Only a few companies are making the 5G cell tower hardware that will connect billions of devices to next-generation cellular networks, so when one of them issues a major software update, it can impact a huge number of people. That’s why Ericsson’s announcement of “cutting-edge Standalone New Radio (NR) software” today is actually a big deal: The company is updating its widely deployed tower hardware to support the international 5G NR standard’s newer Standalone mode, which enables 5G networks to be built without depending on older 4G infrastructure, radically increasing their performance.
As Ericsson explains, the Standalone NR software will enable carriers to upgrade existing tower hardware to support ultra-low latency, as well as improving 5G coverage and capacity. Ultra-low latency will enable 5G devices to go beyond just sending and receiving gigantic chunks of data at once, adding the ability to dynamically adjust as quickly as 1-millisecond (0.001 second), versus today’s markedly slower response times.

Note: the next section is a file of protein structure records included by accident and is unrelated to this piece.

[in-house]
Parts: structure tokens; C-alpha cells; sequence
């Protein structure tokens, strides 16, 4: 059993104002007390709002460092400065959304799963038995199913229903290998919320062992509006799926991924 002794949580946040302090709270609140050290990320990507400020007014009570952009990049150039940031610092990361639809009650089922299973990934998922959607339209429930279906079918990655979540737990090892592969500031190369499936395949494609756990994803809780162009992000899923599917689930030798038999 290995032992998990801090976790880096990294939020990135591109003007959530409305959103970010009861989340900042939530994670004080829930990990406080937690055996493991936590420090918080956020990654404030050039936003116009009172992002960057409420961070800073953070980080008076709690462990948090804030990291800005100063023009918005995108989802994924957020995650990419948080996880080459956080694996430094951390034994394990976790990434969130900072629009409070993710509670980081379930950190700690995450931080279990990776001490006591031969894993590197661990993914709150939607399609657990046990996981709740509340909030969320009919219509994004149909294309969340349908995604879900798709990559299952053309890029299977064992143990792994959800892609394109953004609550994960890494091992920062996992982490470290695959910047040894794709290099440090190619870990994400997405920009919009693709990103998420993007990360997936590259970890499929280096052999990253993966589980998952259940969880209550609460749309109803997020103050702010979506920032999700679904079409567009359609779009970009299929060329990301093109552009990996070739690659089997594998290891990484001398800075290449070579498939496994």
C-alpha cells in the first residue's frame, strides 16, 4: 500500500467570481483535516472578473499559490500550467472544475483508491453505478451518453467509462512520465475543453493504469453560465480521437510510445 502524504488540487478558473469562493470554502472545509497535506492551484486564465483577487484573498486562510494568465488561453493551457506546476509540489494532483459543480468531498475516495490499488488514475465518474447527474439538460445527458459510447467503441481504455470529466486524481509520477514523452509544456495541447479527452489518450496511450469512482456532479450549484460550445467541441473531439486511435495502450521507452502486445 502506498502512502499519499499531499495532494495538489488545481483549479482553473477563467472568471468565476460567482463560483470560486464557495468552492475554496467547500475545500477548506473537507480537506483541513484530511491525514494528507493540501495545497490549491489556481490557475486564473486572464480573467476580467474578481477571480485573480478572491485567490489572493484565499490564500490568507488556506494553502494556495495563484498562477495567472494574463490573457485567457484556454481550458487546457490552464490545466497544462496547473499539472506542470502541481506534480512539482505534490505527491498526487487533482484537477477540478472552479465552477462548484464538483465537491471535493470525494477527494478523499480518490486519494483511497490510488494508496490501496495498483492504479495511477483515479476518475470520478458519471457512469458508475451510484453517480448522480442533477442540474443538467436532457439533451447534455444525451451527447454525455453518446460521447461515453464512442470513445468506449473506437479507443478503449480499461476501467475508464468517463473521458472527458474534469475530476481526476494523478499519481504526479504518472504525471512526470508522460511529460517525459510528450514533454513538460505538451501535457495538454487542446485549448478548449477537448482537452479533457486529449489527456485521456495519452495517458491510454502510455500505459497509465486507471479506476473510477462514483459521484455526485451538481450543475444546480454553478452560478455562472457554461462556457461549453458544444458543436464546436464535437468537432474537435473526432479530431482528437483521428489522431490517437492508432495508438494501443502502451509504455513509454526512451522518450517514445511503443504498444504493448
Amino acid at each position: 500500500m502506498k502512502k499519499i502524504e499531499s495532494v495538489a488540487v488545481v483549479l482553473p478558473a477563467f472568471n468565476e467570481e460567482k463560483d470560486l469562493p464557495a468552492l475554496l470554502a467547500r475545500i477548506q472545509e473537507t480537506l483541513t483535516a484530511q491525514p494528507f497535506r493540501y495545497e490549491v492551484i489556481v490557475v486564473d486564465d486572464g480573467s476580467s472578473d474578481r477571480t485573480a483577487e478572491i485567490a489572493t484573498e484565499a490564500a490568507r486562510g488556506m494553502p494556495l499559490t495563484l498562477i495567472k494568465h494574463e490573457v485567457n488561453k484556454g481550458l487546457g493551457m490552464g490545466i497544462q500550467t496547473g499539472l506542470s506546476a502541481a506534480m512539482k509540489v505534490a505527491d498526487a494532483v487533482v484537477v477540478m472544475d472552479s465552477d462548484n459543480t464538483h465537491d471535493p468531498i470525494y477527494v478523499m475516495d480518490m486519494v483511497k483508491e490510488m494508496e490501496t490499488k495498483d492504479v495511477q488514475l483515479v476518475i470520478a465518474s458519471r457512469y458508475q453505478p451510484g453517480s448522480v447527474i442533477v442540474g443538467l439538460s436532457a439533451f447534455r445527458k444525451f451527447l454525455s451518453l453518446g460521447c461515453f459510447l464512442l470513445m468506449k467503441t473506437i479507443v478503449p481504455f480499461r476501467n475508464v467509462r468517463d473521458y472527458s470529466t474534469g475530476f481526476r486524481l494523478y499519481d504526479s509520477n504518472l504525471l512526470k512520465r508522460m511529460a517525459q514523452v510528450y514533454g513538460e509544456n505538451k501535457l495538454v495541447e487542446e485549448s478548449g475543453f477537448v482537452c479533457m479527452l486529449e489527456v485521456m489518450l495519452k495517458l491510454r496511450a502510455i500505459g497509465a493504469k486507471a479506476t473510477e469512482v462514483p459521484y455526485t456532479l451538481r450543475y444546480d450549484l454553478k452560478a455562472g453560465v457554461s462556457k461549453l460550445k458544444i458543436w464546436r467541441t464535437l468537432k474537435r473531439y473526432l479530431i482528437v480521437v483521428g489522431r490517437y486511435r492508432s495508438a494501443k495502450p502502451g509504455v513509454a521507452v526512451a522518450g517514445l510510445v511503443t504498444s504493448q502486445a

Ericsson also says that the software update will enable unspecified longer distances between towers, and adds a critical new feature called inter-band carrier aggregation. This will enable a phone to simultaneously receive and transmit 5G signals on its low band combined with either its midrange or high bands, somewhat akin to using two car radios tuned to 87.9 and 103.9 to pump out more complex audio than a single radio at either frequency.
Because the bands work differently, Ericsson expects inter-band carrier aggregation to particularly improve 5G speeds indoors, as well as in areas with poor coverage — the guaranteed low band signal you get everywhere could be augmented with a mid- or high-band 5G signal when it’s available, rather than choosing between just one type of signal. Network capacity can grow by 27%, or coverage can be expanded to 25% more people.
The company is also adding two new 16-transceiver Massive MIMO radios to its portfolio, AIR 1623 and AIR 1636, the former an inexpensive and easy option for building 5G sites, and the latter designed to build 5G “with precision.”